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    Magic bullets don't exist. There is no such thing as perfect security, and using using OAuth certainly won't make something be secure. What it does do, is eliminate the need for a specific insecure anti-pattern, namely exposing username and password to third parties as a form of authorization grant. Criticizing the specification for failing to achieve something it wasn't trying to achieve and couldn't possibly achieve, even if it was trying is a little strange. – Bob Aman Feb 16 '11 at 22:58
  • I think the OP was saying you could open a popup with a fake login panel and steal someone's password that way. A kind of phishing attack, I guess. If the user doesn't inspect the location bar they would be non the wiser, and pretty much any URL with the word google or facebook in it will probably look legit to a user. – Dobes Vandermeer Feb 29 '16 at 23:44

It sounds like you are confused about what's not secure. As I understand it, the OAuth protocol itself, if implemented properly, is secure. It's just that it's easy to implement improperly, and users get confused because they don't really understand what they are doing.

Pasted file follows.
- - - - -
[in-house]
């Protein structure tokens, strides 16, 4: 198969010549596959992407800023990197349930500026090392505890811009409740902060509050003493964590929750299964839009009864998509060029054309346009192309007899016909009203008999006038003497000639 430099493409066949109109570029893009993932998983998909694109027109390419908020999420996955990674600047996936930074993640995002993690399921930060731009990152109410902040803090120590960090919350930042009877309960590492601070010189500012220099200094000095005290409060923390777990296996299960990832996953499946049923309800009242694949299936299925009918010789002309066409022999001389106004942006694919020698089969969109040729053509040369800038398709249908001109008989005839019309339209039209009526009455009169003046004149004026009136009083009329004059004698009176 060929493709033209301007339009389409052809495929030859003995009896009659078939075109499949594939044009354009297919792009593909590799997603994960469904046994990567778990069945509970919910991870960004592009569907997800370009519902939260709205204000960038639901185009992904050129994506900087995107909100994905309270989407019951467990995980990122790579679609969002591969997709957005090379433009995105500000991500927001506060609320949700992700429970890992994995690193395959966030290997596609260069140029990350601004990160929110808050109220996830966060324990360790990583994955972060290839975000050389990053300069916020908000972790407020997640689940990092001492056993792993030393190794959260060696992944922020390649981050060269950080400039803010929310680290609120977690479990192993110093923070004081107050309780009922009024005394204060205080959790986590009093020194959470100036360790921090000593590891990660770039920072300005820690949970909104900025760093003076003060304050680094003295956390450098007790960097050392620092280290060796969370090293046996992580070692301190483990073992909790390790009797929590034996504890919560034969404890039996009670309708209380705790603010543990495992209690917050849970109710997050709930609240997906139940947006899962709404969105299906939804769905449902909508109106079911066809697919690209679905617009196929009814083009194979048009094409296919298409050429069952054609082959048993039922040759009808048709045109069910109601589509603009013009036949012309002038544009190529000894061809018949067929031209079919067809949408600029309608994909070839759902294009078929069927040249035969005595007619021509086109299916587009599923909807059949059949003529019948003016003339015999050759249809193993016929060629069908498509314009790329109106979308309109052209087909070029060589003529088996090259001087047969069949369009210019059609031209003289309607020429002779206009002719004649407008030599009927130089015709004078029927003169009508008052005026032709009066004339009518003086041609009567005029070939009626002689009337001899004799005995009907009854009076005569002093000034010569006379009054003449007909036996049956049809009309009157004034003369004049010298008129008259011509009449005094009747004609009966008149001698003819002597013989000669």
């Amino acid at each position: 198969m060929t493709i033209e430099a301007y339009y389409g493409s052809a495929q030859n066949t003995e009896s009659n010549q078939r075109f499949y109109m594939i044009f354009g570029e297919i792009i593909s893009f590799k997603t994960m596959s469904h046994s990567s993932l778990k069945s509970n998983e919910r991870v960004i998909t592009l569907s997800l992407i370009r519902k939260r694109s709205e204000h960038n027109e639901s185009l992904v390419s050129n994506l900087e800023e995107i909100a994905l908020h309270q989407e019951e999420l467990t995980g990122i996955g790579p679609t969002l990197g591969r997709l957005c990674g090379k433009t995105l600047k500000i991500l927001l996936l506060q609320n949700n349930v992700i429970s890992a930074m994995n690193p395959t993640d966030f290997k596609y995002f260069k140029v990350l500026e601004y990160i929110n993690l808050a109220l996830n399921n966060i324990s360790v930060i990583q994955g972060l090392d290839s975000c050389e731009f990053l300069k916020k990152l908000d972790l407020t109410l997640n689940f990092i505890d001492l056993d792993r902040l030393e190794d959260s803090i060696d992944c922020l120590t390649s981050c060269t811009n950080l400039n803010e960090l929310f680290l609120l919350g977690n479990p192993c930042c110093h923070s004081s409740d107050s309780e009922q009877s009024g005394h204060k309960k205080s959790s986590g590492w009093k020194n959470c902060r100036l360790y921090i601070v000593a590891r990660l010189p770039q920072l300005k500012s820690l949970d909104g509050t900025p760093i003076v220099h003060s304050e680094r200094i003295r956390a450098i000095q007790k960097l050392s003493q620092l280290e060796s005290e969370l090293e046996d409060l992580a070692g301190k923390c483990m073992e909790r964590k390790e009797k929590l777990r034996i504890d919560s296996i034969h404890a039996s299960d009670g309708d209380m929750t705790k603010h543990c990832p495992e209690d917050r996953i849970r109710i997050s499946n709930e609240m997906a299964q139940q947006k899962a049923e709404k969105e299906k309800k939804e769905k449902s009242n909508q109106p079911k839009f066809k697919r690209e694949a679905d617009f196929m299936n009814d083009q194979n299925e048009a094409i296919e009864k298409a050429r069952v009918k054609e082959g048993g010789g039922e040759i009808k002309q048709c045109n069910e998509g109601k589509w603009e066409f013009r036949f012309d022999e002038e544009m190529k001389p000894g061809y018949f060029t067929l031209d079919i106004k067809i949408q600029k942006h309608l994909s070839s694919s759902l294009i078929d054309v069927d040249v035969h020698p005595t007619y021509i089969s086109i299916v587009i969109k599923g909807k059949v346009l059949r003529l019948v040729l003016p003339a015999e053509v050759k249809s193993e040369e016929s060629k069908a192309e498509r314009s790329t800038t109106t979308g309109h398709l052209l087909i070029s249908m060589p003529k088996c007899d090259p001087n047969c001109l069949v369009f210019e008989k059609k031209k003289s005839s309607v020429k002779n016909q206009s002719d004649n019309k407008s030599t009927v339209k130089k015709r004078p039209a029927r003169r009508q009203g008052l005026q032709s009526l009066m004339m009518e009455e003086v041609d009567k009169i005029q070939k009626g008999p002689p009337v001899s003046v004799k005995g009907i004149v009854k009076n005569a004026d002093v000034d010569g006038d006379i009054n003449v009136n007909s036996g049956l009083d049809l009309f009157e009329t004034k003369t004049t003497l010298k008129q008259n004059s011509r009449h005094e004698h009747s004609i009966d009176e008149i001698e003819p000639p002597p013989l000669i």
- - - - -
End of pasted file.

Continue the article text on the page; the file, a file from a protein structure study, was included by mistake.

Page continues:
For example, what LinkedIn is doing is all wrong. I would never give them my gmail account information in this way. In order for me to provide my gmail account information, I insist on seeing that my browser is using SSL with Google and so the root frame of the page comes from Google.

Then there is the matter of trusting Google to correctly tell me what access is being requested and by who. If I don't trust them to do this, I shouldn't be using OAuth.

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    If you don't trust Google to do that, you shouldn't trust them with your data in the first place ;-) – Joachim Sauer Feb 14 '11 at 13:12
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    @Joachim, Google is a large organization with a large codebase. It might be reasonable to trust gmail to keep your data safe, but not trust another part of Google to provide a UI that is clear and unspoofable. That said, the OAuth guys know how to design security protocols. The problem of coming up with a UI that makes clear to many different users from many different cultures what authority they're granting is still a topic of open research. – Mike Samuel Feb 14 '11 at 14:19